Thursday, May 6, 2010

Homeowners and Contractors: Are You Right for One Another?

What both homeowners and contractors must both remember is this, not every homeowner a contractor interviews is a good client for them and not every contractor a homeowner interviews is a good fit for them. That is why it’s preventative “medicine” for both parties to talk to a coach and get clarity about “are you right for one another”? Hence, the dating phase of the remodeling project that’s coming down the pike.

Keep in mind when you’re interviewing contractors, they “should” also be interviewing you.

As I’ve said, this is a relationship, not just a remodel. It would stand to reason, then, that both sides would be interviewing the other.

For a long time it has been assumed that it is only the customer who has a choice in the hiring process.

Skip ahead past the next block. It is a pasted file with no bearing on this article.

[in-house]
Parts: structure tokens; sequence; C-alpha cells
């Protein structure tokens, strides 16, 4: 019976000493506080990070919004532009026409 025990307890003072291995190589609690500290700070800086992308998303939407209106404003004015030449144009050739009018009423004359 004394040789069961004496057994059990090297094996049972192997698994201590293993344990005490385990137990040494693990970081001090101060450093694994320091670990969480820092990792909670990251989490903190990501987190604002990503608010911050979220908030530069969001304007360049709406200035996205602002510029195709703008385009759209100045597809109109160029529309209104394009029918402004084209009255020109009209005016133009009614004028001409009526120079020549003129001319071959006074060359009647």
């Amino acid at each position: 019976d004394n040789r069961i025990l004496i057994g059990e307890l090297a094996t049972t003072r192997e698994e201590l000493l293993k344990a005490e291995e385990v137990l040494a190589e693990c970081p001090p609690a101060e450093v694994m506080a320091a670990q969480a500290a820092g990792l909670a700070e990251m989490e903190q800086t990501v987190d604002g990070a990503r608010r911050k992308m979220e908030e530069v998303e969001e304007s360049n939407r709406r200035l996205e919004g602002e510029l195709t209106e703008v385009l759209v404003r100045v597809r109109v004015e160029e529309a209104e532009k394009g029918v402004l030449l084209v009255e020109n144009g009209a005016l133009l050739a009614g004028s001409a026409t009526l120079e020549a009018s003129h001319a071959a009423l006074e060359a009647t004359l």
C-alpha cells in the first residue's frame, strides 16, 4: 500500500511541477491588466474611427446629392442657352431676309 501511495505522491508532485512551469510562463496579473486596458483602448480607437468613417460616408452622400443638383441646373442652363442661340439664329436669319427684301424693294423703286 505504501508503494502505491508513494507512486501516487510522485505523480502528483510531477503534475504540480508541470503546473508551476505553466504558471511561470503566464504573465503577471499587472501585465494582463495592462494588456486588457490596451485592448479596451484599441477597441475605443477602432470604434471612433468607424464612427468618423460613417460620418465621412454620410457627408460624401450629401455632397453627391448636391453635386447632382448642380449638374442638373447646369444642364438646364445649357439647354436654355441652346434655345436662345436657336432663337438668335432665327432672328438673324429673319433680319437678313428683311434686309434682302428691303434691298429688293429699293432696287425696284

I want to be clear that this is absolutely not so. Think of it as a date – each party is “checking out” the other.

Since there is really no continuing education for contractors provided by any of the states (that I’m aware of), it is up to us to educate ourselves not only on the aspects of building but of running a business as well.

Remodeling Magazine is one of the best magazines in the remodeling/home improvement industry. It is for industry professionals but homeowners have access on-line at

In September of 2002 there was a Q & A with several contractors on Just Saying No – How to turn away a client you have reason to suspect may be difficult. Particularly in these economically challenging times (and, really, anytime) if either party feels the relationship isn’t a good fit, say no.

It’s never a good thing to waste time, money and, particularly, emotion on entering into the “wrong” relationship.

I would encourage each of you to be courteous enough to let the contractors you do not choose know that you are not choosing them. They’re taking the time to come and meet with you to estimate your project – they like to know what’s going on with you as well.

In life, if you are courteous you (usually) get courteous back. If you not confident that you know exactly how to go about this particular conversation, call me, I can empower you with the to be able to say no.

Reva Kussmaul
CEO – Eye For Detail Inc.

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